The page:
This is the second of three blogs focused on ingredients, technical sessions and themes that dairy foods formulators should focus on at IFT15--Where Science Feeds Innovation. This annual meeting of the Institute of Food Technologists (IFT) takes place in Chicago July 11 to 14. See you there!
As we get closer to the show, two formulation trends are emerging as key themes. The first being solutions to replace artificial colors with colors from natural sources. The other being egg replacers to deal with the current shortage of real eggs, a shortage that will impact egg-containing formulations including dairy products such as custard, eggnog and French vanilla ice cream for at least two years.
Keep It Clean and Simple
When walking the expo floor and exploring suppliers’ offerings, formulators must keep in mind that an increasing number of consumers are seeking transparency from the food and beverage industry and shunning artificial ingredients. Eighty-seven percent of Americans look at the Nutrition Facts panel on packaged foods and beverages at least sometimes, while more than half (56%) actively seek out nutritional information and guidelines, according to the recently published Packaged Facts report “Nutritional Labeling and Clean Labels in the U.S.: Future of Food Retailing.”
Two out of three consumers (67%) favor groceries with fewer and simpler ingredients, while roughly the same percentage take nutritional content statements, ingredient-free statements and statements about health benefits into consideration when buying packaged foods and beverages. These consumers are becoming more vocal—through social media, focus groups, consumer surveys and even petitions—about what they want and do not want in their foods and beverages.
According to a survey conducted by Nielsen on behalf of General Mills, 49% of households are making an effort to avoid artificial flavors and colors from artificial sources. To respond to this growing need, General Mills cereals will be using more recognizable, familiar ingredients to create its colors. This includes ingredients such as fruit and vegetable juices and spice extracts such as turmeric and annatto to achieve the fun red, yellow, orange and purple colors.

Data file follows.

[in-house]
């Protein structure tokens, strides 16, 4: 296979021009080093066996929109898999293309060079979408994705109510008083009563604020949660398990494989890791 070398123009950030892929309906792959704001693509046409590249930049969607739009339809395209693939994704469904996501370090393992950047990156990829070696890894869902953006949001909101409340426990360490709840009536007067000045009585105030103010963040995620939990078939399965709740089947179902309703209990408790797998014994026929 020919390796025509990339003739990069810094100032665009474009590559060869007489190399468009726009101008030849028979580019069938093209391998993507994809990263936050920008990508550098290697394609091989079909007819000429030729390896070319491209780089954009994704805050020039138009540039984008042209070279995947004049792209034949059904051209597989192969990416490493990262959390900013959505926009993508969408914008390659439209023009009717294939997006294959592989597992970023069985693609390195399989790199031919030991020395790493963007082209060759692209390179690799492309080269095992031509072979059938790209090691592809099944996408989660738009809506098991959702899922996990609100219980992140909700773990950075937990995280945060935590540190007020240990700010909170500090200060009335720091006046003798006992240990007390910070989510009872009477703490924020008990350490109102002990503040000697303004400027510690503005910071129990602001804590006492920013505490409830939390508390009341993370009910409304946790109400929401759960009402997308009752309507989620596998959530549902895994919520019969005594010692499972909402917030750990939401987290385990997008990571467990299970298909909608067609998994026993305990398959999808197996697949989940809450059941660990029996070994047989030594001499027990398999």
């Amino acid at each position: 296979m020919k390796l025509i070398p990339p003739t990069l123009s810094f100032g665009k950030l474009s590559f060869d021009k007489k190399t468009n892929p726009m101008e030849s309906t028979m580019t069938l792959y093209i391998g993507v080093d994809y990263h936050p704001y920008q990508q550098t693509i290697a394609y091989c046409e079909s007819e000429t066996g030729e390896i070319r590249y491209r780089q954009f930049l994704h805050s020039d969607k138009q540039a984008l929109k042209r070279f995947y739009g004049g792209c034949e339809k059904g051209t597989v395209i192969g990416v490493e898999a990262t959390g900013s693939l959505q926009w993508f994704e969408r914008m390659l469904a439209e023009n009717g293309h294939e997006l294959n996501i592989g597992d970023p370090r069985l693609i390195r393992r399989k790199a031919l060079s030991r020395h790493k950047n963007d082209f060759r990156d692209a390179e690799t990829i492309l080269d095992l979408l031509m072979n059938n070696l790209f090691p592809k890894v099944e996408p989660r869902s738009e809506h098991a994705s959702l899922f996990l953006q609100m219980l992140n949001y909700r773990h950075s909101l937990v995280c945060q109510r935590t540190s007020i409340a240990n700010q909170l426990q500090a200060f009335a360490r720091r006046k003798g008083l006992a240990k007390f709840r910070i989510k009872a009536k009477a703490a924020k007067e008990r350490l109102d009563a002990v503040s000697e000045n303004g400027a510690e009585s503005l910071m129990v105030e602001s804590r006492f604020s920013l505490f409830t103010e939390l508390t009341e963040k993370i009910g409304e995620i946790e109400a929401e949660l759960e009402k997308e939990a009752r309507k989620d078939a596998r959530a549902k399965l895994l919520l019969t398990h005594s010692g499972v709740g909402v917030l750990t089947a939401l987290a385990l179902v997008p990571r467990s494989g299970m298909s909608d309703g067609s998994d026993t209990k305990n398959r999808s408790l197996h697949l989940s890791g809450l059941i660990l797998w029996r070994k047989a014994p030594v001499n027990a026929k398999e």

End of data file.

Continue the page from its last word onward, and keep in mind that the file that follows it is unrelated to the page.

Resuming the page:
Photo source: DDW
Similar efforts are taking place in the dairy foods sector. To read about various options, link HERE.
One category where there’s been a lot of activity is strawberry dairy beverages, including drinkable yogurt, flavored milk and meal replacements. Red #40 has long been the go-to for strawberry color in beverages, as well as ice cream and yogurt. In recent years, to avoid artificial color, product developers were using cochineal extract or carmine, which are colors exempt from certification, a.k.a. “natural.” But for many of today’s clean-label-seeking consumers, this color sourced from insects doesn’t fit the bill. Photo source: DDW
Earlier this year, Kraft Foods Group announced plans to remove artificial colors and preservatives from its flagship Original Macaroni & Cheese boxed dinner mixes beginning in January 2016. Kraft will replace the synthetic colors with those derived from natural sources, most notably ingredients that are a source of carotenoids. These are the compounds responsible for yellow, orange and red colors in many fruit, vegetable and algal sources. Within each source, carotenoids vary in concentration, proportions and chemical structure, all of which influence how it can be used in a food product such as cheese. Food coloring carotenoids include annatto, beta-carotene, paprika, lycopene, lutein, carrot oil and saffron. Each contains different types and ratios of carotenoids. Photo source: DDW